Covid-19: Is the government taking too much risk with state guaranteed loans to deal with the crisis?

It is one of the government’s main measures to support the economy, which has been hit by the coronavirus epidemic. Since spring, cash-strapped businesses can take out state guaranteed loans (PGEs) from their banks. Over 125 billion euros have been borrowed since March, by more than 610 000 companies, mostly small (93% VSEs and SMEs). But the device is a double-edged sword. Because if the borrowers go bankrupt, then it is up to the State to pay the bill: up to 90% of the amount for VSEs and SMEs, and 70 to 80% for large companies.

The EMP system has been launched across Europe. But it is in France that the formula has the most success, ahead of Italy (120 billion euros), Spain (108 billion), the United Kingdom (88 billion) and Germany (55 billion ). And the counters are far from being stopped. The French government has planned a total envelope of 300 billion euros of mobilizable funds. And in mid-October, the Minister of the Economy, Bruno Le Maire, announced an extension of the device by six additional months, until June 2021.

“It’s a great success. EMPs have penetrated the fabric of very small businesses and SMEs, including in companies that did not have very structured banking relationships”, notes Nicolas Véron, economist at the Bruegel think tank and the Peterson Institute. Laurent Munerot, the president of the Union of local businesses (U2P), which represents 2.8 million craftsmen, traders and liberal professions, makes the same observation. “Honestly, there were not many companies that did not have the right to the EMP. By pushing, we even managed to ensure that companies in difficult situation could benefit from it”, he emphasizes. In fact, the rate of refusal of EMP requests is very low: only 2.8% of eligible businesses have been turned away, according to a counter updated weekly by the government.

As a result, the number of bankruptcies has been in free fall since March. Only 20,500 proceedings for reorganization or liquidation have been opened in commercial courts since the start of the year. This is 40% less than in 2019 and 2018. And this phenomenon also affects conciliation procedures, these confidential agreements organized behind closed doors between business leaders in difficult situations and their creditors to avoid the courts. “We have relatively few new cases that are direct consequences of the pandemic”, recognizes Serge Pelletier, lawyer specializing in the law of companies in difficulty.

But for the lawyer, state aid, including guaranteed loans, had a windfall effect that benefited all companies without distinction, even those which were already in difficulty before the pandemic. “The criteria for awarding EMPs are relatively flexible. As long as you are not engaged in a safeguard or receivership procedure and the level of your equity leaves you outside the definition of a company. difficulty according to European rules, the file passes “, notes Serge Pelletier. Supported by these cash inflows, a large number of companies were thus able to avoid filing for bankruptcy. But this situation is not sustainable in the long term. “The government simply postponed the deadline. There is going to be a major economic crisis which will inevitably lead to a wave of bankruptcies. Companies are currently enjoying cash favors. But this situation has the consequence of increasing liabilities. term, it will be necessary to pay “, says Serge Pelletier.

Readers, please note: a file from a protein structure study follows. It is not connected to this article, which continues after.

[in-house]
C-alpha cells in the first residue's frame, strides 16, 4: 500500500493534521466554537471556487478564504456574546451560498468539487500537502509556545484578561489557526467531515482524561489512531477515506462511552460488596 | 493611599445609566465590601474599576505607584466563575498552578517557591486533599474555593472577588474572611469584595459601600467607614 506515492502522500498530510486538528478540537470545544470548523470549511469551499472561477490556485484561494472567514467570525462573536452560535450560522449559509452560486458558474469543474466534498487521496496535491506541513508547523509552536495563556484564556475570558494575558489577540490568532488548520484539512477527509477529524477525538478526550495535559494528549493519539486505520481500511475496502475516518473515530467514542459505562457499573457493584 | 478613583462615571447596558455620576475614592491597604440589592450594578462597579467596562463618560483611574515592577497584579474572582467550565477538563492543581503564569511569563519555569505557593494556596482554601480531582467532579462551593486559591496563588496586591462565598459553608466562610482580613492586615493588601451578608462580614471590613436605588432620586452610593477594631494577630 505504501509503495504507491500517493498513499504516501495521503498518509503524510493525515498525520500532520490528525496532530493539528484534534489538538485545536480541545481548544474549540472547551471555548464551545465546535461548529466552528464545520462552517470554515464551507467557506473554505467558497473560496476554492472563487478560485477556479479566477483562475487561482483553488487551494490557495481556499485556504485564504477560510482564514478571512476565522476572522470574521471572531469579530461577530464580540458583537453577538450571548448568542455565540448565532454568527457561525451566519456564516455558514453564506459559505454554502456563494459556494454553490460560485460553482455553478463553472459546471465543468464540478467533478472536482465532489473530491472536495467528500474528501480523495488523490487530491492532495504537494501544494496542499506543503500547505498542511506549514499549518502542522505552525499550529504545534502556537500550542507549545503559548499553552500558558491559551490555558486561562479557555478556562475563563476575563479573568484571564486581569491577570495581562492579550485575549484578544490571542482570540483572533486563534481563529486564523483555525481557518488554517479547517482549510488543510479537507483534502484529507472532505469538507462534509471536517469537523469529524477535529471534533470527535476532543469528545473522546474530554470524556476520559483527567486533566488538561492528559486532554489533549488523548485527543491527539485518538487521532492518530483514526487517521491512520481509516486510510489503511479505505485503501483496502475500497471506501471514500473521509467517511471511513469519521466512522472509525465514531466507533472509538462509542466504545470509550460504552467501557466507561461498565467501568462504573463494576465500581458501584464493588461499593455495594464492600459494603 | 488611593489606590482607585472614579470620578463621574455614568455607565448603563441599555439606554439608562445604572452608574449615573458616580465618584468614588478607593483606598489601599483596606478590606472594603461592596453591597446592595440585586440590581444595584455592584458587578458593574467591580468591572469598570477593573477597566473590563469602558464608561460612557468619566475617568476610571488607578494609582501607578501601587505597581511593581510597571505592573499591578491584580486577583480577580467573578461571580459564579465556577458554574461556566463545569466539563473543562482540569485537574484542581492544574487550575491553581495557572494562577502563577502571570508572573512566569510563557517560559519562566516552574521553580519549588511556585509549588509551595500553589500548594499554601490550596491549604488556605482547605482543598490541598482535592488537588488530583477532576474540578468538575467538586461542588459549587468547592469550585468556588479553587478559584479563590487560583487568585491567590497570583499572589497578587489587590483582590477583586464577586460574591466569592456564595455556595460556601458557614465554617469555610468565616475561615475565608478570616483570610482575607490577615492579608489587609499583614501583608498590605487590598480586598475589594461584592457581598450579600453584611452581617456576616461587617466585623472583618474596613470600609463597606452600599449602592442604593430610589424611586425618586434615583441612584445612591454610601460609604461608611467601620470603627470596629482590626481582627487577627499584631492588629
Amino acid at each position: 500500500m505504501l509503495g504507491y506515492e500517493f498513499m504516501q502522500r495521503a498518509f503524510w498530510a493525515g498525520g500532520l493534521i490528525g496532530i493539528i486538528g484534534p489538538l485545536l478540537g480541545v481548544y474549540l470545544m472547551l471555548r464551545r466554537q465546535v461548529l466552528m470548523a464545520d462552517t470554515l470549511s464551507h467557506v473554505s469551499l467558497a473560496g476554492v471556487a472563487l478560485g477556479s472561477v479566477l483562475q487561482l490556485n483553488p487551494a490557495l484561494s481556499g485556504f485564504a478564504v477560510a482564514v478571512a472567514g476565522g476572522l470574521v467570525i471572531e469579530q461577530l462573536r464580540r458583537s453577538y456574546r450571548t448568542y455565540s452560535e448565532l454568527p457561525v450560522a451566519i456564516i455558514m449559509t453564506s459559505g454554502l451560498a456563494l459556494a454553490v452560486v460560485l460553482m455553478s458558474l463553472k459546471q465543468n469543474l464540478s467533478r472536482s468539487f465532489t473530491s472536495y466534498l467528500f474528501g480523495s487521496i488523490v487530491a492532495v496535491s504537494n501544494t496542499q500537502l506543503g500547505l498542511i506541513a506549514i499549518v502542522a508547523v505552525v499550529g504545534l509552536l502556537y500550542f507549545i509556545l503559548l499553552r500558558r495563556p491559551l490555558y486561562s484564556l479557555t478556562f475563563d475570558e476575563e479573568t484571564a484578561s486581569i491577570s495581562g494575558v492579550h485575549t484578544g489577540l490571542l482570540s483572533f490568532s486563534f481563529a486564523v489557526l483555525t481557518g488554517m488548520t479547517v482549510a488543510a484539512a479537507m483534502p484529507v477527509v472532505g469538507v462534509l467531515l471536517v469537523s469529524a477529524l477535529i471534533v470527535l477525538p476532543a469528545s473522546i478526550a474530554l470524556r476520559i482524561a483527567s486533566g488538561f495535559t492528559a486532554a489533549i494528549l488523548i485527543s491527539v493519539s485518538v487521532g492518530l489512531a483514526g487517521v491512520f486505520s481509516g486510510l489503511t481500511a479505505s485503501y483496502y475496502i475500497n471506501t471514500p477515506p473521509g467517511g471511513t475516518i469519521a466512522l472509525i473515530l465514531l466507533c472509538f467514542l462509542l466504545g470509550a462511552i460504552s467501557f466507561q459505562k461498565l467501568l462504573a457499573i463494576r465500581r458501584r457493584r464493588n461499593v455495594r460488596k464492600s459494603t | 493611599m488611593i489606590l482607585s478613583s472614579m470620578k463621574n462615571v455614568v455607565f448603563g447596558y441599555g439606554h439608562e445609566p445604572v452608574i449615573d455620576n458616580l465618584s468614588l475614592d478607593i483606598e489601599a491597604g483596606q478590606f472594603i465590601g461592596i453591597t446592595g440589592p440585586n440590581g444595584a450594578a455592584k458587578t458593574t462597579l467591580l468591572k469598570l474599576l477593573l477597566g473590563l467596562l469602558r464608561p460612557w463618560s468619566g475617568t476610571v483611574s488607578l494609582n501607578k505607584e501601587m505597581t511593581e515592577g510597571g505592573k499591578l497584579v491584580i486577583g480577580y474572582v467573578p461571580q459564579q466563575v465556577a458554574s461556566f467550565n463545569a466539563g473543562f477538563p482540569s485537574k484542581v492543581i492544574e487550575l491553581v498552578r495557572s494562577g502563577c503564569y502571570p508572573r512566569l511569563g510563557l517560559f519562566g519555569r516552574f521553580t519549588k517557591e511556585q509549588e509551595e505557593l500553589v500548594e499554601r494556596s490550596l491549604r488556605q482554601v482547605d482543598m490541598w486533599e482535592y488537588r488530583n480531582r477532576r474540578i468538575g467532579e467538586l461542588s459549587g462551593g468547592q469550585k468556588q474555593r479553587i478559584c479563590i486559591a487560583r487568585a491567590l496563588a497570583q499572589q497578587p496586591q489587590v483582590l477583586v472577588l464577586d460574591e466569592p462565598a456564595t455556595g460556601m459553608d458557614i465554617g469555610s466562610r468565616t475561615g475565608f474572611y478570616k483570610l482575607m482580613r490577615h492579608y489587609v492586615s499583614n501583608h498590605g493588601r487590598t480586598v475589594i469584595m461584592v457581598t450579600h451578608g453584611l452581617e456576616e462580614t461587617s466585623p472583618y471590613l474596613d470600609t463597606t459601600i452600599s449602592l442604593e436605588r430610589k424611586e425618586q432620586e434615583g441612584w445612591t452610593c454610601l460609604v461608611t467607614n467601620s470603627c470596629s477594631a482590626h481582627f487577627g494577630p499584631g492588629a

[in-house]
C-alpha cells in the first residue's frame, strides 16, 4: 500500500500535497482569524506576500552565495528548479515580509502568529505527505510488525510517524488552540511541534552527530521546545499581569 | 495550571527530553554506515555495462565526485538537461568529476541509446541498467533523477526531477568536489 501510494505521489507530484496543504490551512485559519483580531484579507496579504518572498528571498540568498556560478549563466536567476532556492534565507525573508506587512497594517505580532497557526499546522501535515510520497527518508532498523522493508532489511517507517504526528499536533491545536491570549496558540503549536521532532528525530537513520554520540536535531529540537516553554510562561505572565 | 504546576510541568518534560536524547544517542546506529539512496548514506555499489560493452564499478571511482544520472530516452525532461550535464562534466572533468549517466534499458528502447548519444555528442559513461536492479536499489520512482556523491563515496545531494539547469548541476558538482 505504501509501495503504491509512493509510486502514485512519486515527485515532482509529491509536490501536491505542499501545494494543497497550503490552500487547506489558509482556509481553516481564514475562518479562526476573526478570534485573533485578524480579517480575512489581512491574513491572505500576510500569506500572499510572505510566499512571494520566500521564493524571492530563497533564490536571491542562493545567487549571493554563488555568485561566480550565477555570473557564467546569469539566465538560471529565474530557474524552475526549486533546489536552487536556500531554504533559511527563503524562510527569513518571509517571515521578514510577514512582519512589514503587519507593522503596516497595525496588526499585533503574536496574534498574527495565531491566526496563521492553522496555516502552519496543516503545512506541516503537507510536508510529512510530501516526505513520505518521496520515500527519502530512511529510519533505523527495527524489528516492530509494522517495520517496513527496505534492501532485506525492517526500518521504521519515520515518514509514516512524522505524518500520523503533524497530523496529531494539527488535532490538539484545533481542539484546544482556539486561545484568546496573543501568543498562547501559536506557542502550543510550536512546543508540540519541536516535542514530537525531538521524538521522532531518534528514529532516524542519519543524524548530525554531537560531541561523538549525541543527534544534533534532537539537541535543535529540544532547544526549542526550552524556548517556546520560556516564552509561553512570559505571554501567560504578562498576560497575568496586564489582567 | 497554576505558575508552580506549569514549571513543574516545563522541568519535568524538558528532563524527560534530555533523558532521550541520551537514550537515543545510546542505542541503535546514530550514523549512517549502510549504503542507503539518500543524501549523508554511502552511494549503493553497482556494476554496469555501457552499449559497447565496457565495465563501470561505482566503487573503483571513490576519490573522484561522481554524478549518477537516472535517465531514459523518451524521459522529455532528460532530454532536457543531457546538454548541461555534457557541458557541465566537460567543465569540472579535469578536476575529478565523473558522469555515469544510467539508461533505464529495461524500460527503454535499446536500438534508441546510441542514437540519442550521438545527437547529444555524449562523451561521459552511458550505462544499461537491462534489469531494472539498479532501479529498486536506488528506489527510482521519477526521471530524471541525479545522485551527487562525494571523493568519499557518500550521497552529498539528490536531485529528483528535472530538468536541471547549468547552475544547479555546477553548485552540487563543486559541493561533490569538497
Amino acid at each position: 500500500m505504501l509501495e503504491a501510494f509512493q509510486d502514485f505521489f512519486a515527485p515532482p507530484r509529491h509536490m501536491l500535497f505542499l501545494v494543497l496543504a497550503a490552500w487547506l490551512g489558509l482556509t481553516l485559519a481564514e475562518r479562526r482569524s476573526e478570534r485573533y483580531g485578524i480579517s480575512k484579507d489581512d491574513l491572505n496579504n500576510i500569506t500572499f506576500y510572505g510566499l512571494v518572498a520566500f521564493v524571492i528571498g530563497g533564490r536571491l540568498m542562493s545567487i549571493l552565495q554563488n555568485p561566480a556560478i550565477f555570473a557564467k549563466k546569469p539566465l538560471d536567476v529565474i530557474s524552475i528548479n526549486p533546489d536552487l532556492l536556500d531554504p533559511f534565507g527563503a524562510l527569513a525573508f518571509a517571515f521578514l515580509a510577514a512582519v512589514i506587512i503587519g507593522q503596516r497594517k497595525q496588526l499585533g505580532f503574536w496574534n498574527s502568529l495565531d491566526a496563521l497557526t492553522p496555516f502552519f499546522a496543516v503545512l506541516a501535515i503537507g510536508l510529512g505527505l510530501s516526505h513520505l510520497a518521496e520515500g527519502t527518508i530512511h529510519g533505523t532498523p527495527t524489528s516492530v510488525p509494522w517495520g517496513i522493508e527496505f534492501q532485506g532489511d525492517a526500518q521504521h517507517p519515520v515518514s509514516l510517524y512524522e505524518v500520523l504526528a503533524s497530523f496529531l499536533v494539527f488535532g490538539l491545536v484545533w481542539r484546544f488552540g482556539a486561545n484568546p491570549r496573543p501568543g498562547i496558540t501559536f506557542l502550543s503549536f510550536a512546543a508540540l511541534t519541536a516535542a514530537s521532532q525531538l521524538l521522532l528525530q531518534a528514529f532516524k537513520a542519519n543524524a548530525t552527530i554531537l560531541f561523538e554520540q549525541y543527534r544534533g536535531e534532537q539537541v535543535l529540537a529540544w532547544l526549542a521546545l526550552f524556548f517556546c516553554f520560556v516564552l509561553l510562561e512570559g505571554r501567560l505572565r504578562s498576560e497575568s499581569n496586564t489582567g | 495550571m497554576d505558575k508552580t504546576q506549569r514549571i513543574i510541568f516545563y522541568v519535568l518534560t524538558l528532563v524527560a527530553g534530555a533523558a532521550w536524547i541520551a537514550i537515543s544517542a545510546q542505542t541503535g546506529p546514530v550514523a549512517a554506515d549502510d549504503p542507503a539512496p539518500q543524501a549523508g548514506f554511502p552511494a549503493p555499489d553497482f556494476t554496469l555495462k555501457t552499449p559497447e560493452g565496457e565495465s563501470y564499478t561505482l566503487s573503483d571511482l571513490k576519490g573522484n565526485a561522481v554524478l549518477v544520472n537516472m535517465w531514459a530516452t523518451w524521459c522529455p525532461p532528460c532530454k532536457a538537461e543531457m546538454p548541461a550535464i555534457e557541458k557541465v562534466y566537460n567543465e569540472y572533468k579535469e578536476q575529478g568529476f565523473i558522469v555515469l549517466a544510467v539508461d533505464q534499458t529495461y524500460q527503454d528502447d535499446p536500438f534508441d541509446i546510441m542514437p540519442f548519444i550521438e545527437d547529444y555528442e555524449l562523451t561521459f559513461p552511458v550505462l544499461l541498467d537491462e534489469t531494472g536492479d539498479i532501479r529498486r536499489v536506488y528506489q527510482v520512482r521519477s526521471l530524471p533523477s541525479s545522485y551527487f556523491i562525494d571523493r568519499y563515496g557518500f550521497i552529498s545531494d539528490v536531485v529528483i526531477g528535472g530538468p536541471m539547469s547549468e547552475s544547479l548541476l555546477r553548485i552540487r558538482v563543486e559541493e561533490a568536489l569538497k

Questioned by franceinfo, Bercy fully assumes this part of the risk.

“The fact that we have a lot less collective proceedings this year is a sign that we have indeed supported widely. But it was a will on our part.”

The Ministry of the Economy

to franceinfo

Aware despite everything of the risk of seeing a large number of borrowers cornered in 2021 by the first maturities of their credits, the government has resolved to lengthen the repayment periods. Bruno Le Maire announced on October 29 that companies in difficulty could request a second year of deferral before starting to reimburse their EMP, in addition to the first blank year already provided for by the device. This announcement prompts forecasters to revise their predictions on the number of bankruptcies in 2021 downwards. Credit insurer Coface thus forecasts an increase in bankruptcy filings of only 16% compared to 2019.